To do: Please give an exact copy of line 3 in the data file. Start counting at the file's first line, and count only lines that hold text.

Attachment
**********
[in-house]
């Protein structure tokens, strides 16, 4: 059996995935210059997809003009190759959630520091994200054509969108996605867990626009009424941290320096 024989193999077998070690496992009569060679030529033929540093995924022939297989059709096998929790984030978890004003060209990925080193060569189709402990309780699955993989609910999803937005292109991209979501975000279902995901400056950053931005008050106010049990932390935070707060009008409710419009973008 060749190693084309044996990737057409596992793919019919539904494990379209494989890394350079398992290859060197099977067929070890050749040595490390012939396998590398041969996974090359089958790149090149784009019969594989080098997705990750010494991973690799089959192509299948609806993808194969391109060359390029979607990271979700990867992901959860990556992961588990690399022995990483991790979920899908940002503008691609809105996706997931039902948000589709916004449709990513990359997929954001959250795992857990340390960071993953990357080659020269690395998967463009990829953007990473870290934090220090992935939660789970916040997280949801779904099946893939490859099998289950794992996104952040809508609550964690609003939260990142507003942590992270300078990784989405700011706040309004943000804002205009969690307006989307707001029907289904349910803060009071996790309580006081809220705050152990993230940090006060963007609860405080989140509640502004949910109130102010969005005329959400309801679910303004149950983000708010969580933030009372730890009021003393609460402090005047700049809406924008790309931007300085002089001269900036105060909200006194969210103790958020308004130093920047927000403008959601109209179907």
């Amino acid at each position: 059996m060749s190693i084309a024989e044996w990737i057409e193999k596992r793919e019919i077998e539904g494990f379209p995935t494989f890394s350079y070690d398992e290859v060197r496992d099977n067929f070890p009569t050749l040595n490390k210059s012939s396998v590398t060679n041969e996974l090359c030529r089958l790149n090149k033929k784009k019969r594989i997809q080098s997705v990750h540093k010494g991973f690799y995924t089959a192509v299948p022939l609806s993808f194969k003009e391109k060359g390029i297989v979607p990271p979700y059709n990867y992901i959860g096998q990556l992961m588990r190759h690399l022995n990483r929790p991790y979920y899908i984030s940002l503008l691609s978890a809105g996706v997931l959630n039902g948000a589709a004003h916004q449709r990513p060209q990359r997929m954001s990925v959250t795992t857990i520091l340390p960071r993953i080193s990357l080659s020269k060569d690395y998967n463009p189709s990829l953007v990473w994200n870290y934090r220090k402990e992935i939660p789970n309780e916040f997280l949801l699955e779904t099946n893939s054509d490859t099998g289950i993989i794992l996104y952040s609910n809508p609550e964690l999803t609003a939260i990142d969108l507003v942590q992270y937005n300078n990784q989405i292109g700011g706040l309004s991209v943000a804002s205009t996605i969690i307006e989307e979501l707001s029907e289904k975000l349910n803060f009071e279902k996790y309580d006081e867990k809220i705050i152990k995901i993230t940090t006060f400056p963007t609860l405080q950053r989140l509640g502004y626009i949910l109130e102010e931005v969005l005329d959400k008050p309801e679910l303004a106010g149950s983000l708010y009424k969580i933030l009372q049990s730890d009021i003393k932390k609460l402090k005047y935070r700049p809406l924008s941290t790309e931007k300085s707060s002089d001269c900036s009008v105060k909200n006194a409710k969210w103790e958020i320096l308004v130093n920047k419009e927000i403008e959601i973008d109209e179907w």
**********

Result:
């Amino acid at each position: 059996m060749s190693i084309a024989e044996w990737i057409e193999k596992r793919e019919i077998e539904g494990f379209p995935t494989f890394s350079y070690d398992e290859v060197r496992d099977n067929f070890p009569t050749l040595n490390k210059s012939s396998v590398t060679n041969e996974l090359c030529r089958l790149n090149k033929k784009k019969r594989i997809q080098s997705v990750h540093k010494g991973f690799y995924t089959a192509v299948p022939l609806s993808f194969k003009e391109k060359g390029i297989v979607p990271p979700y059709n990867y992901i959860g096998q990556l992961m588990r190759h690399l022995n990483r929790p991790y979920y899908i984030s940002l503008l691609s978890a809105g996706v997931l959630n039902g948000a589709a004003h916004q449709r990513p060209q990359r997929m954001s990925v959250t795992t857990i520091l340390p960071r993953i080193s990357l080659s020269k060569d690395y998967n463009p189709s990829l953007v990473w994200n870290y934090r220090k402990e992935i939660p789970n309780e916040f997280l949801l699955e779904t099946n893939s054509d490859t099998g289950i993989i794992l996104y952040s609910n809508p609550e964690l999803t609003a939260i990142d969108l507003v942590q992270y937005n300078n990784q989405i292109g700011g706040l309004s991209v943000a804002s205009t996605i969690i307006e989307e979501l707001s029907e289904k975000l349910n803060f009071e279902k996790y309580d006081e867990k809220i705050i152990k995901i993230t940090t006060f400056p963007t609860l405080q950053r989140l509640g502004y626009i949910l109130e102010e931005v969005l005329d959400k008050p309801e679910l303004a106010g149950s983000l708010y009424k969580i933030l009372q049990s730890d009021i003393k932390k609460l402090k005047y935070r700049p809406l924008s941290t790309e931007k300085s707060s002089d001269c900036s009008v105060k909200n006194a409710k969210w103790e958020i320096l308004v130093n920047k419009e927000i403008e959601i973008d109209e179907w």